Because of my avid interest in this trip I will continue to keep you posted on the Spain adventure. Hope you don't mind!

Oh, well...

We packed for his trip all day yesterday. We set the alarm for early this morning. And now they are off. A sunny adventure in Spain -- without me!

I knew my eyes would fill with tears when I saw the vehicle actually drive away without me.

And I was right.

Oh, well... time to move on to a new day that God has other plans for. I think it will take a moment or two to get adjusted.

Sunday, March 19, 2006

Who left the gas on "empty"?

Isn't it amazing how quickly the gas tank is empty, especially in a busy family with lots going on? And have you ever noticed that no one wants to be the one to fill it up, even when Dad is paying the bill? I guess it is just the inconvenience. I know that's often my reason for contributing to the empty tank syndrome.

But after numerous times of finding the arrow pointing to that infamous "e" when I am running late -- and the last thing I need to do is take a trip to the gas station -- I am more appreciative of timely fill-ups. Do it while you have the time, not when it is urgent.

I think there may be a spiritual lesson here if I will just take a look.

Lately I have been pretty empty. My tank is dry. Does anyone else relate? It happens routinely, and certainly if you plan on giving much you must put yourself in the position of receiving much. Sooner or later
a crisis arises -- and because we have failed to fill-up the spiritual tank when we had the time, we are now in a pinch. Somehow that doesn't seem to be the way He intended. Situations arise when there just isn't time to get "prayed up". As a mom, they seem to occur frequently. I need to do better than point at the fuel indicator and say, "Not now, I'm empty."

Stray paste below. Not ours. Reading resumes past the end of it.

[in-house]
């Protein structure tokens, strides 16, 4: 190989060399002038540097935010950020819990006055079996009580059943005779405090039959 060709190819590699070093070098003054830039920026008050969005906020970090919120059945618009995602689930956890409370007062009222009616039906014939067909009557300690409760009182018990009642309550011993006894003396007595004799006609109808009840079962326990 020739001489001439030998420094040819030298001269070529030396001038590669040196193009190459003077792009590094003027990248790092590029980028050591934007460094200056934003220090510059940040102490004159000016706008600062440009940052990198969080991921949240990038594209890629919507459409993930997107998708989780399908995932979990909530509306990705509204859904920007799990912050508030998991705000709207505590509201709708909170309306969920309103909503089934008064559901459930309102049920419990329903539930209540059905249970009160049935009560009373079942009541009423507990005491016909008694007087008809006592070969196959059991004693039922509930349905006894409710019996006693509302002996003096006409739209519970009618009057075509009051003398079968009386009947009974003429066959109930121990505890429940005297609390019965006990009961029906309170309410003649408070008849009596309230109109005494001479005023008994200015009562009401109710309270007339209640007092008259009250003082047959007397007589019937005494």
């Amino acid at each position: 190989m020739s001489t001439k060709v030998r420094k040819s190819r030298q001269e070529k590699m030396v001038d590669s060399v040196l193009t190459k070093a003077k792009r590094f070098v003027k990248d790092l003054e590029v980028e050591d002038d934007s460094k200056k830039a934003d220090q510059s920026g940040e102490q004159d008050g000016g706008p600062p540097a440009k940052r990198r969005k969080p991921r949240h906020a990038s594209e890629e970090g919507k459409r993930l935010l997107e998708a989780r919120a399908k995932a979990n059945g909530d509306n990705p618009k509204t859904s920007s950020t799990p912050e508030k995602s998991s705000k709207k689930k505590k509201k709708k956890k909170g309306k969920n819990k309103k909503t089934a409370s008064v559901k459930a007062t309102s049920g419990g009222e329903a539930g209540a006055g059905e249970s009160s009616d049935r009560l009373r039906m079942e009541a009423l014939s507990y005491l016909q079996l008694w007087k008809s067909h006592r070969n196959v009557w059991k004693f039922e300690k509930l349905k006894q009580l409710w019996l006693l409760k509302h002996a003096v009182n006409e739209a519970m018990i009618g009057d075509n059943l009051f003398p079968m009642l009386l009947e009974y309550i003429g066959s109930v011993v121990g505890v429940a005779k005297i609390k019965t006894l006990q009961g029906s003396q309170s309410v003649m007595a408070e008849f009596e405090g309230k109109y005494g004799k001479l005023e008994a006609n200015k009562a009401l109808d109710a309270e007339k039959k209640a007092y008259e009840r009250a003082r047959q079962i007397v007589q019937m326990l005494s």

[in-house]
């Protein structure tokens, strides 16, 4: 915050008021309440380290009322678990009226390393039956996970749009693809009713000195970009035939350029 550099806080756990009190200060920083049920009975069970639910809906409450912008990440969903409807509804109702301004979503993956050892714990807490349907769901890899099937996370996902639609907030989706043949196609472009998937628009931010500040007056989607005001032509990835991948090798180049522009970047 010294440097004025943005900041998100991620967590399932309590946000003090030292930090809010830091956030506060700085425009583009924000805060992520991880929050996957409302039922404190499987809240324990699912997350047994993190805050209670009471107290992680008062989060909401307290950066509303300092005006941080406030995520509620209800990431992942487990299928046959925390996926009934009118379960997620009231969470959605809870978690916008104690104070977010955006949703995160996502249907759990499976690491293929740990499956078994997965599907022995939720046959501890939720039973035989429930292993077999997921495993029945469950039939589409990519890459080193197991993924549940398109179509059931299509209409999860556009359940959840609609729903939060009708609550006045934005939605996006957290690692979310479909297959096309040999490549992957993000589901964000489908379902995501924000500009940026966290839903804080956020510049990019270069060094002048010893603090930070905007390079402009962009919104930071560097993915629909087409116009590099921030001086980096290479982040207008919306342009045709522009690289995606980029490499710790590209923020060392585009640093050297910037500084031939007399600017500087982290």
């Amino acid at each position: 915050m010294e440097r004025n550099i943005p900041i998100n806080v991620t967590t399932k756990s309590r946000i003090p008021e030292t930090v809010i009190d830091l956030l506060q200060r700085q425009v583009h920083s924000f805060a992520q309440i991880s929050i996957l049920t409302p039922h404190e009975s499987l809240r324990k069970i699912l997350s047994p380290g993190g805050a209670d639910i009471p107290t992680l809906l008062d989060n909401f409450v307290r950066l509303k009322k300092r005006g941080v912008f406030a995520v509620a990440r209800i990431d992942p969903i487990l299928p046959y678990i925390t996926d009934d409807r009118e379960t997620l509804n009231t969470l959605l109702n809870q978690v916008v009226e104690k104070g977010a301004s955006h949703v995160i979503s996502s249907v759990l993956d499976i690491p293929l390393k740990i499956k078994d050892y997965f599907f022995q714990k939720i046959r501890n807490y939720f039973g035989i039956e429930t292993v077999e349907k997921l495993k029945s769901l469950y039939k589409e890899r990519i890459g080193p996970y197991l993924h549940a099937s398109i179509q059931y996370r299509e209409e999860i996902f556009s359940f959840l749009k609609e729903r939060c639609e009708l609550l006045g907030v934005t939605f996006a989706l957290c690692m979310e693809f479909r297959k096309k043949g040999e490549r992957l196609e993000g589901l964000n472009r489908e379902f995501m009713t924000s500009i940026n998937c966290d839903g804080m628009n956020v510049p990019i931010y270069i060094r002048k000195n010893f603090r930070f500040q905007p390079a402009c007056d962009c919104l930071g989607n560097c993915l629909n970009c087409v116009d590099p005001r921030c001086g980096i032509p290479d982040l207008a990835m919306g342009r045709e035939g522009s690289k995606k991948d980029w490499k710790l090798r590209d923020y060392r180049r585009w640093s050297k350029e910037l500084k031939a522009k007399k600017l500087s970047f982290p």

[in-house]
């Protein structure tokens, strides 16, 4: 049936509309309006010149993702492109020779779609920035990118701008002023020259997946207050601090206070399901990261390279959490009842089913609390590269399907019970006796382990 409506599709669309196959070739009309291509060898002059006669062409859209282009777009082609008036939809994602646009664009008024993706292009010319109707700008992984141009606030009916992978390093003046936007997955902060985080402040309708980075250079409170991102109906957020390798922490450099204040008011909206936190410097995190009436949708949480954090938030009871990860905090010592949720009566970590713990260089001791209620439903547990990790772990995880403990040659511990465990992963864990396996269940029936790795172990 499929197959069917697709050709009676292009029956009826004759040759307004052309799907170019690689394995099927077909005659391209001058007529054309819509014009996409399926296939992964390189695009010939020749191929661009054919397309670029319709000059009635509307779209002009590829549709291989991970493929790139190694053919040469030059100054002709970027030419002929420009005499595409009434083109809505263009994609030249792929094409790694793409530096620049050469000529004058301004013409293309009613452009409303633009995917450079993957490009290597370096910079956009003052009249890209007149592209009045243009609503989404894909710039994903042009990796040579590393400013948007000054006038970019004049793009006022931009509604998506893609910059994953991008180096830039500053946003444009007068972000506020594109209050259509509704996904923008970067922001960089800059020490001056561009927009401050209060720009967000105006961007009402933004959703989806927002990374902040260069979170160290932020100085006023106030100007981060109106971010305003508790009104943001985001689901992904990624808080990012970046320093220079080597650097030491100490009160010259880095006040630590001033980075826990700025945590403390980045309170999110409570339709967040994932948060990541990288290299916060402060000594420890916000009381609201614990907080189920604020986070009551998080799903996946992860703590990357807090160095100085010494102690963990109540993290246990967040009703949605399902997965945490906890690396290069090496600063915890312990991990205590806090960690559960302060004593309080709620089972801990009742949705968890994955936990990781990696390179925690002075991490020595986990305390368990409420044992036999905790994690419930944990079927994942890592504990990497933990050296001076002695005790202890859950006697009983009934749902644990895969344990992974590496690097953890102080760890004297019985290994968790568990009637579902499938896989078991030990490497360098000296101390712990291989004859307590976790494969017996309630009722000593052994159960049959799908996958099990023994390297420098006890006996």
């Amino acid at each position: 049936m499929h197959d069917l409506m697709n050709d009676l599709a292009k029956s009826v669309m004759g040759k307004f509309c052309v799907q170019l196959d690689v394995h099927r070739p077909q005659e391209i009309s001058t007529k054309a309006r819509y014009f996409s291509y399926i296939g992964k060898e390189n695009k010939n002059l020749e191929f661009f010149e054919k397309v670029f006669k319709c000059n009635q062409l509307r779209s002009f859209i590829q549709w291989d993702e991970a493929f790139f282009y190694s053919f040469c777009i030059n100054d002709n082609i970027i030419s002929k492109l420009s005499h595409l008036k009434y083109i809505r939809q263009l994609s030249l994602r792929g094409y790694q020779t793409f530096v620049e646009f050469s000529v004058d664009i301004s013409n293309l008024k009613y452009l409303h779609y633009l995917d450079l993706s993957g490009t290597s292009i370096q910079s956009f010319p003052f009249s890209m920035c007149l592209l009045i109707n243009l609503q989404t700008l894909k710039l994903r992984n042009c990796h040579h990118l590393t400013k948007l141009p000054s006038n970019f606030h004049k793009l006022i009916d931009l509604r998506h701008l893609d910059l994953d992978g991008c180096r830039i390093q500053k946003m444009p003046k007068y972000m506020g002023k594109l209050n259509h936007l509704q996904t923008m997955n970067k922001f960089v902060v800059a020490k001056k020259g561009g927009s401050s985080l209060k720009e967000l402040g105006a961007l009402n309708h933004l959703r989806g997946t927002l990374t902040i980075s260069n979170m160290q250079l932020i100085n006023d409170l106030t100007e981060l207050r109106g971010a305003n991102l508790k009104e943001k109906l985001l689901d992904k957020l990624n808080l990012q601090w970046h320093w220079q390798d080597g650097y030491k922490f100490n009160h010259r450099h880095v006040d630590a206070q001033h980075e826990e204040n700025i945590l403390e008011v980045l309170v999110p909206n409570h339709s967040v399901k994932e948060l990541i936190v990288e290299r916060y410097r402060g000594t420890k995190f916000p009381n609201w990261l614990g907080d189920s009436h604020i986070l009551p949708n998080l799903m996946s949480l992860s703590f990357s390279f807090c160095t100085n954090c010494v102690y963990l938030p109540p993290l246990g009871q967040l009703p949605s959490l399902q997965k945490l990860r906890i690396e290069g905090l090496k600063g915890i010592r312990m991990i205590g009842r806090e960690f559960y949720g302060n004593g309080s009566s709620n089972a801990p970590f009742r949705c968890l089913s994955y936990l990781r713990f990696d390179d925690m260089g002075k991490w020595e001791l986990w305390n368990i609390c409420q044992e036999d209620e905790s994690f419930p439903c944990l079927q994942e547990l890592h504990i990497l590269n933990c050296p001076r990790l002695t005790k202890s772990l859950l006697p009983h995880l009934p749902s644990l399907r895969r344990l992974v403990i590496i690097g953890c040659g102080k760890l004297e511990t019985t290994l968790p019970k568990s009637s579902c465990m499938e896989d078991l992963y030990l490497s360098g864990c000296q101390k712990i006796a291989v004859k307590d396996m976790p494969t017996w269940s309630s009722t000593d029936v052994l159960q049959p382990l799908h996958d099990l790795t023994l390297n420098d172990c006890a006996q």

Is getting "prayed up" always convenient? Never. Is it a favorite chosen pastime? Rarely. Does the thoughtful one put it off or get it done ahead of time? That's obvious.

So in spite of the fact that you may be empty, which is always the time we are least likely to find the strength to press in, press in you must. But the wonderful thing is, we don't have to bring Him anything but our emptiness. Just like that young driver, Dad is paying the bill. We simply have to open our hearts, yield our minds, and still our souls. We just need to be there.

When we are empty, He fills us up. When we simply come.

You Are My All in All

You are my strength when I am weak,